Charlie Gard's parents ask court to let him die at home

LONDON (AP) - Charlie Gard's parents know their treasured son is about to die. They have one final wish - to take him home, put him to bed and kiss him goodbye.

The mother of the critically ill baby at the center of an international medical and legal battle returned to London's High Court on Tuesday, asking a judge to let the family take Charlie home for "a few days of tranquility" before his ventilator is disconnected and he is allowed to "slip away."

After months of court hearings over the 11-month-old baby's fate that drew attention from Pope Francis, U.S. President Donald Trump and people around the world, discussion came down to the mundane, heart-wrenching details of ending a life: How could Charlie be transported from a hospital to his parents' west London home? Could ventilation be maintained on the way? Would his ventilator fit through the front door of the house?

"The parents' last wish is to take Charlie home for a few days of tranquility outside the hospital," family lawyer Grant Armstrong said in a written statement.

He accused London's Great Ormond Street Hospital, where Charlie is being treated, of putting obstacles in the way of that outcome.

The hospital's lawyer, Katie Gollop, said Great Ormond Street wanted "above all" to fulfill the parents' last wish, but also had to take the baby's best interests into account.

"The care plan must be safe, it must spare Charlie all pain and protect his dignity," she said.

The hospital said Charlie would be able to die with dignity, surrounded by his family, in a hospice. Armstrong said Charlie's parents regarded that as the second-best option, "a notch better" than the hospital.

Judge Nicholas Francis, who has dealt with the emotionally draining case for months, said the sensitive issues cried out "for mediation" - not for the ruling of a judge. But so far attempts to find agreement have failed.

At the end of a hearing attended by Charlie's mother, Connie Yates, Francis said he felt a hospice, rather than the family home, would be best. The judge said he would make his final ruling on Wednesday.

"I don't think it's fair to prolong their suffering any longer," he said.

Charlie suffers from mitochondrial depletion syndrome, a rare genetic disease. He has brain damage and is unable to breathe unaided.

His parents - Yates and her partner Chris Gard - have battled for months to take Charlie to the United States for an experimental treatment they believed would improve his condition. Doctors at Great Ormond Street opposed that, saying it would not help and could cause Charlie more suffering.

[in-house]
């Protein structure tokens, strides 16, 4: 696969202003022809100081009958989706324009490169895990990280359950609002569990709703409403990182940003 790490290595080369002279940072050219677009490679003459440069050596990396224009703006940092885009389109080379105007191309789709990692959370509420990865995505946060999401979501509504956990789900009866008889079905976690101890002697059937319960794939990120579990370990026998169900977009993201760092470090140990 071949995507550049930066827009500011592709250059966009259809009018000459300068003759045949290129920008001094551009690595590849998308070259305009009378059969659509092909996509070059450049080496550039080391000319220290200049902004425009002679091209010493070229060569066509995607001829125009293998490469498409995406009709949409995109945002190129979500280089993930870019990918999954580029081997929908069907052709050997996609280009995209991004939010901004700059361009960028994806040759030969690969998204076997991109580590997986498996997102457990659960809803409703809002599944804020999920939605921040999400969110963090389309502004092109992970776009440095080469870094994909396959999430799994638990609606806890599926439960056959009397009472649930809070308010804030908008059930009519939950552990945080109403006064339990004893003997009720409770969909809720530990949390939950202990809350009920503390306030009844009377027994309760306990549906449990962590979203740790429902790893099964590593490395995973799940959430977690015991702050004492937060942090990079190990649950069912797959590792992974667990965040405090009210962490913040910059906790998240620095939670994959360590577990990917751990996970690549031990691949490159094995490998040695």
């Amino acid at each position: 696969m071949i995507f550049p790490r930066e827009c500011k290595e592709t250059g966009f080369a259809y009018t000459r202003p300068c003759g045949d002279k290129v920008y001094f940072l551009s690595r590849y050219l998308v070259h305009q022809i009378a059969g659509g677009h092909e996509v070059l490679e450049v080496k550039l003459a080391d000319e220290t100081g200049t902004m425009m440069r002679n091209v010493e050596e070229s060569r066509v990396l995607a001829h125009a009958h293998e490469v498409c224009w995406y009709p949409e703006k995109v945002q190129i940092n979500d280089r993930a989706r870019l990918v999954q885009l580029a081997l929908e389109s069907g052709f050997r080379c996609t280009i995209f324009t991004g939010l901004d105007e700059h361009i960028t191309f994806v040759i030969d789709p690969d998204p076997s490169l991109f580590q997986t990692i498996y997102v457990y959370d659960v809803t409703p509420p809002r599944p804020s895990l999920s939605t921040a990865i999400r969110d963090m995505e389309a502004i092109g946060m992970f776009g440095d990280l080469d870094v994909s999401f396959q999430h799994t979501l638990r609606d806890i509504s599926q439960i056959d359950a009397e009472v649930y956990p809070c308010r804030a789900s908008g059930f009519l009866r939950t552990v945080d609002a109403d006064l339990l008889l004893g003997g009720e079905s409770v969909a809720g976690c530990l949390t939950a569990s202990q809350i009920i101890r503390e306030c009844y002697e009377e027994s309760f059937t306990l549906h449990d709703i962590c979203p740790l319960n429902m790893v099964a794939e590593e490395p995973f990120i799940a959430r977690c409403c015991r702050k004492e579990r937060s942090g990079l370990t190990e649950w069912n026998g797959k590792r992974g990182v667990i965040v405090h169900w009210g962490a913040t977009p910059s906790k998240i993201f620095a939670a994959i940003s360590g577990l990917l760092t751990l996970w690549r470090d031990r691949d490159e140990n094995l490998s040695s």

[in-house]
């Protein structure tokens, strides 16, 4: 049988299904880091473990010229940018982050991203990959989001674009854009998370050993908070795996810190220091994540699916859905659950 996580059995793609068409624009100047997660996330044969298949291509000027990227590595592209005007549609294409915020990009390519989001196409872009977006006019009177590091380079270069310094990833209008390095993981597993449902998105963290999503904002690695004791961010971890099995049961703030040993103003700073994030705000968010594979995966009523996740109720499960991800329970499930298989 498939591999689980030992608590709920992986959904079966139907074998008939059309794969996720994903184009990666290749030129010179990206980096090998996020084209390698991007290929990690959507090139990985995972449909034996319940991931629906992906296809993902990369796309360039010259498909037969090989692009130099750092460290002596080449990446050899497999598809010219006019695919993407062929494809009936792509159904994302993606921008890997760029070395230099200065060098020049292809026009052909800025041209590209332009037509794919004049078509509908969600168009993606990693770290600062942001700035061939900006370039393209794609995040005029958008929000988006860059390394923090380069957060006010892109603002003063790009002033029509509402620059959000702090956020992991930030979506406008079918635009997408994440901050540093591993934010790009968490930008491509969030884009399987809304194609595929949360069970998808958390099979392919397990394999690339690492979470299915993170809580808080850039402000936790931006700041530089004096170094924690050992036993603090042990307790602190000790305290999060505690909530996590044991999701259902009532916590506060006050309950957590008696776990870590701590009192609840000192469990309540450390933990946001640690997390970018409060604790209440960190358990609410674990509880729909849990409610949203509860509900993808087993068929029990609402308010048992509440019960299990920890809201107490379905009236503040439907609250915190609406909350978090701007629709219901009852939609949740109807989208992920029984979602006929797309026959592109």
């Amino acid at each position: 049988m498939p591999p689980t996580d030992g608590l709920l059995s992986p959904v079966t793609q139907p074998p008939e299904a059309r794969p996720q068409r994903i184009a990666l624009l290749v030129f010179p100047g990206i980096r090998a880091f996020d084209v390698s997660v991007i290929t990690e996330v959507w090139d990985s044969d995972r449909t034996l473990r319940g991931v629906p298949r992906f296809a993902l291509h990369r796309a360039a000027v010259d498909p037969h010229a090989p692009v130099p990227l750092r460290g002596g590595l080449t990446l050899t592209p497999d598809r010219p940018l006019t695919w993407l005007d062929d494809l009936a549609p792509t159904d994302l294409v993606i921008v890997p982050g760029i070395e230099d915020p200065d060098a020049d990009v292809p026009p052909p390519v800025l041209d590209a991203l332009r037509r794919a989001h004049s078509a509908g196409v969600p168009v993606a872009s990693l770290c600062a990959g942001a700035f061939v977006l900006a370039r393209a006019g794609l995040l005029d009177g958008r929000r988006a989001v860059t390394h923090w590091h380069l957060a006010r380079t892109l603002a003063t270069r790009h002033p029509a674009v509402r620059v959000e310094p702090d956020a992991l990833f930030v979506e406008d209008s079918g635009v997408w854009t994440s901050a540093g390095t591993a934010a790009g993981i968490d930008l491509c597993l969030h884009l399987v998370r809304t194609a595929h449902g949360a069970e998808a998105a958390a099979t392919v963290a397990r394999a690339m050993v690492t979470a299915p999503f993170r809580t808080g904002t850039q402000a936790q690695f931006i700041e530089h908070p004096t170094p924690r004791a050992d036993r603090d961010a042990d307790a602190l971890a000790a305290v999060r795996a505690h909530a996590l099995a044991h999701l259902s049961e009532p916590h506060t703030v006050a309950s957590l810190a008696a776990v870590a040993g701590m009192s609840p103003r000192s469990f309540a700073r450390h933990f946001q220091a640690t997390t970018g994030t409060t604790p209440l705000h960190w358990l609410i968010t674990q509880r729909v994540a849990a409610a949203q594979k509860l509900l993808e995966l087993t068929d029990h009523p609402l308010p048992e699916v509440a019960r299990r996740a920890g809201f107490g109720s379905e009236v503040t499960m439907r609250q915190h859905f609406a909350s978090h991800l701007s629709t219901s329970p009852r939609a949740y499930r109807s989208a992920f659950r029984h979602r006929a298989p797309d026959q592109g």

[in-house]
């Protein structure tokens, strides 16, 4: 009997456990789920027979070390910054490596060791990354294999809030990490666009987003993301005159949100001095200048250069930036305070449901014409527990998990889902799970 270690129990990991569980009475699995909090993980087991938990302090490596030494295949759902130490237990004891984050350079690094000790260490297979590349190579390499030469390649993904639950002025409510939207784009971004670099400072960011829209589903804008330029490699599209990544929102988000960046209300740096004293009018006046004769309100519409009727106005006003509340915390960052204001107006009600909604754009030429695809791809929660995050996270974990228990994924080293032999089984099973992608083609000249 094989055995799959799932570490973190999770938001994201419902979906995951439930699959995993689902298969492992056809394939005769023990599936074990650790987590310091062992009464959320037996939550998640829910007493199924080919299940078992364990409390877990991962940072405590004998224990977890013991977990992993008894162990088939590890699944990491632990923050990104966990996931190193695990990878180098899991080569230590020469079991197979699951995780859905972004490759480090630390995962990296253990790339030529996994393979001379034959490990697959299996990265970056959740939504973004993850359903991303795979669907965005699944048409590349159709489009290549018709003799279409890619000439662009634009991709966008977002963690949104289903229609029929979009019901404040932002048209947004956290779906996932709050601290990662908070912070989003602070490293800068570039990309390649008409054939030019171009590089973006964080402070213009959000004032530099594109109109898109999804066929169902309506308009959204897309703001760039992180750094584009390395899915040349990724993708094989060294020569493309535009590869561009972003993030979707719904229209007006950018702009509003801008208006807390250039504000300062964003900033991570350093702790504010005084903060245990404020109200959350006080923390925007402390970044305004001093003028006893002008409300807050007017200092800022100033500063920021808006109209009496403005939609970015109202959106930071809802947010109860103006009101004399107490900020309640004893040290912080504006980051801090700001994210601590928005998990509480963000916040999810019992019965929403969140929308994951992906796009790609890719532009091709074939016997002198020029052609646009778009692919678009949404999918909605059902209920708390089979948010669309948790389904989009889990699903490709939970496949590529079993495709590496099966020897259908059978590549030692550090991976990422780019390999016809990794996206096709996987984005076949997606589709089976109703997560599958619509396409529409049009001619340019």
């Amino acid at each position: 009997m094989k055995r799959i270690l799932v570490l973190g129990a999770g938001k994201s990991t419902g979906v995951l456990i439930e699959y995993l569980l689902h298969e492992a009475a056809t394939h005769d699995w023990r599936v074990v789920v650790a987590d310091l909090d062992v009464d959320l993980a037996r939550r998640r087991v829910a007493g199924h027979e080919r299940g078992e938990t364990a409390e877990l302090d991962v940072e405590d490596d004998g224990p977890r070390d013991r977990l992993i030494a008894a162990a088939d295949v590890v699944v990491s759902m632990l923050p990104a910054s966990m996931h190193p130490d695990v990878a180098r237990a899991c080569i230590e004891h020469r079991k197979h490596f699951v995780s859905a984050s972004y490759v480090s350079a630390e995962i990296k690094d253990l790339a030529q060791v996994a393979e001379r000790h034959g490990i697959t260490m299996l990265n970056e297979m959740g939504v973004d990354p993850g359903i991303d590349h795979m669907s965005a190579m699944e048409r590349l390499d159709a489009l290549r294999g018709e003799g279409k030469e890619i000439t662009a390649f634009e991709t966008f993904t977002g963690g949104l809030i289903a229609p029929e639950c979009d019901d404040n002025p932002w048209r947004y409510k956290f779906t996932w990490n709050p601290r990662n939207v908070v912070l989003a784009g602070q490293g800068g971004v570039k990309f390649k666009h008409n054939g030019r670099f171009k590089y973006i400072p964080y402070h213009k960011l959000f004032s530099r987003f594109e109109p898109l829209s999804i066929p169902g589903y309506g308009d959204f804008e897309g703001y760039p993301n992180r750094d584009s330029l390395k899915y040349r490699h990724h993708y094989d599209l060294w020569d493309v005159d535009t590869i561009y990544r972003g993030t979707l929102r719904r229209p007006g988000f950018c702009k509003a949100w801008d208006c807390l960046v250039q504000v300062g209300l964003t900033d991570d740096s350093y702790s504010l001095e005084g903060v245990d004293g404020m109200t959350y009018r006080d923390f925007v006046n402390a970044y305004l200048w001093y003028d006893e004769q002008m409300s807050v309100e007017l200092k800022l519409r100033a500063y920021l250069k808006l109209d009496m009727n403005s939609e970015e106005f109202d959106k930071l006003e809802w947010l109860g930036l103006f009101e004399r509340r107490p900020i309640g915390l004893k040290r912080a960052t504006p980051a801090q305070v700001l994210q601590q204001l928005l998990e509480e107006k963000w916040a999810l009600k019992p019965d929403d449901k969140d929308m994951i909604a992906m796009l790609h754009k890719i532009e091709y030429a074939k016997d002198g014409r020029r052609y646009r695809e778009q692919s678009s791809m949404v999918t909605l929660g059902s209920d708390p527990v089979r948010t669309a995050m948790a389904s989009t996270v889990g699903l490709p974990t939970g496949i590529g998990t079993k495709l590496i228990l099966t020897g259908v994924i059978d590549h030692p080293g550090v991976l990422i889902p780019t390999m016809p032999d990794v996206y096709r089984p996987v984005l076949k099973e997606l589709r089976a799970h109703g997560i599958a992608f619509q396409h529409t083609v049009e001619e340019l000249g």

British courts and the European Court of Human Rights have all sided with Great Ormand Street, one of the world's leading children's hospital, in its bid to remove life support and let Charlie die naturally.

The case drew international attention after Charlie's parents received support from the pope, Trump and some members of the U.S. Congress.

U.S.-based pro-life activists flew to London to support Charlie's parents, and the case became a flashpoint for opposing views on health-care funding, medical intervention, the role of the state and the rights of the child.

Some commentators portrayed the case as a clash between family and the state, and U.S. conservatives used it to criticize Britain's government-funded health care system.

The feverish commentary led the judge to criticize the effects of social media and those "who know almost nothing about this case but who feel entitled to express opinions."

At its heart, the case pitted the right of parents to decide what's best for their children against the authorities' responsibility to uphold the rights of people who can't speak for themselves. Under British law, children have rights independent of their parents, and it is usual for courts to intervene when parents and doctors disagree on the treatment of a child.

Offers of help for Charlie came from Dr. Michio Hirano, a neurology expert at New York's Columbia Medical Center and from the Vatican's Babino Gesu pediatric hospital.

Both said an experimental treatment known as nucleoside therapy had a chance of helping Charlie.

Great Ormond Street disagreed. It said the proposed treatment had never been tried on a human with Charlie's exact condition and no tests had ever been done on mice to see whether it would work on a patient like Charlie.

On Monday, Charlie's parents abandoned their battle for treatment, saying that time had run out and the proposed therapy would no longer be effective because Charlie had severe and irreversible muscular damage.

"We are about to do the hardest thing that we will ever have to do, which is to let our beautiful little Charlie go," Chris Gard said.

The couple continues to insist Charlie could have been helped had he received the treatment sooner.

Bambino Gesu director Mariella Enoc shared that view, saying at a news conference Tuesday that experimental therapy "could have been an opportunity" to help Charlie, but it was now too late to start care.

"I don't know if Charlie could have been saved, but I know that a lot of time was lost in many legal debates that served no purpose," the ANSA news agency quoted Enoc as saying.


Associated Press writers Danica Kirka and Leonore Schick in London and Frances D'Emilio in Rome contributed to this report.